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Deciphering the Names of Fabrics found in 18th Century Trade and Gift Lists.

By Jason Melius

One of the stumbling blocks of an accurate 18th century impression is differentiating between what an 18th century writer was describing and how our 21st century minds interpret the meaning. Like a lot of things, words change meaning over time, especially when discussing fabrics. Today, when we hear the word “fustian” we automatically think of the cheap, thin cloth found at Wal-Mart for $2 a yard. However, in the 18th century, “fustian” was an entirely different beast (being predominantly linen, or a linen blend, in the 18 th century). Thankfully, people like Florence Montgomery and Hallie Larkin have produced works which are immensely helpful in improving our understanding of these sometimes archaic terms. First we are going to take a look at an example of some of the goods that were available to Native Americans in the South. I have selected a list of trade goods published in a book every Native interpreter should have in their library, “Their Bearing is Noble and Proud Volume II” by James F O’Neil II. “Indian Goods at Fort Cumberland Sept 17th. 1755. Taken from Letters to Washington. 2 pr. Red Stroud 1 half pr. Blue do. 6 blue Strouds 3 pr. Blue ½ Thick 2 pr. White do. 3 half ps. Do 3 ps. Red do 33 p blue Indian Stockings 3 ps. Imbost Large ¾ of a pr. Garlix 4 doz. 11 plain Shirts 3 doz. 3 Boys do. 8 ps. Stuffs & Callimanco 1 pr. Str Gr. Holland 6 Laced Hats 6 ps. Brd. Ribbon 4 Large Hat Feathers 2 parcels gold & Silver Tassells 14 ? Vermillion 6 Small lookg. Glasses In the Chest with Sundries 9 rolls fig. gartering Rolls Red do. Parcels Thread 1 Doz 11 Mens ruffled Shirts 2 Doz 10 pr Wome. Stockings 14 Mens worsted Caps a remnant of Callicos 8 Silver Meddals 8 yd. of Ribbon a quantity of black and a large parcelty of white Wampume 1 fine Laced Coat 4 fine Wastcoats &c 2 p Breeches 4 Indian Guns 20 Cutlashes 4 p. Side Pistols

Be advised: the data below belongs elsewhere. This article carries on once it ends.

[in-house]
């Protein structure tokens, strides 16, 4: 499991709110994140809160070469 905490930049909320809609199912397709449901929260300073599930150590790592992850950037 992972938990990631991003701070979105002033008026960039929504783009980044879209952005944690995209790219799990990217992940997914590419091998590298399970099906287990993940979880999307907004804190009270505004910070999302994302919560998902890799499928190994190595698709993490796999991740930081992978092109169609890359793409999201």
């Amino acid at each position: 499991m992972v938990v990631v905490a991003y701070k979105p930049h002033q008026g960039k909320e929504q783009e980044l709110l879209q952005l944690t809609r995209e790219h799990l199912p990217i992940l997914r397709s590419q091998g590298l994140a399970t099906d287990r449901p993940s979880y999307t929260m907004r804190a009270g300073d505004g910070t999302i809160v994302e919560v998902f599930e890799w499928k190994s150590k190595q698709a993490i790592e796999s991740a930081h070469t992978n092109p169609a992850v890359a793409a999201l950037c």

3 doz. Large knives 2 doz Clasp do. 8 doz brass mounted knives 3 papers Rings 1 paper Sleeve Buttons 5 do. Beads 3 large brass kettles 1 small do 1 paper Auls 4 Coyls brass Wire large 12 Coyls Small do. The above taken from Col. Innes’s List left by him--… Chas DickVol. I P.89.” Page 15. But this list is from Ft Cumberland, which is in Maryland… Yes, but the Cherokee and Catawba were very active in this area between 1755 and 1758… So let’s take a look at some of the fabric terms. “a remnant of Callicos”. Callico is probably the most misinterpreted type of fabric among reenactors today. Most of us think of brightly printed cotton fabrics with paisley designs, elephants and other oddities. According to Rolt’s mid 18th century dictionary, Callicoe – one of the general names for the cotton-cloths of India; being a particular kind of cotton, brought from Calicut, and other places, both white and coloured; which was formerly much worn in England for the garments of women and children’ but now prohibited to be worn, printed or coloured, otherwise than by needlework, upon account of its prejudicing the woolen and linen manufacturers of Great Britain and Ireland. While Callico was available with printed designs, we have to be very careful about which designs are chosen. It is necessary to have a working knowledge of 18 th century printing techniques and cost. Those are beyond the scope of this article and may be covered in the future. A great deal of thought should be put into the use of printed calicoes as well. These excepts from a letter by Edmond Atkin from the Amherst Papers regarding how presents were to be given to Natives will provide some guidance: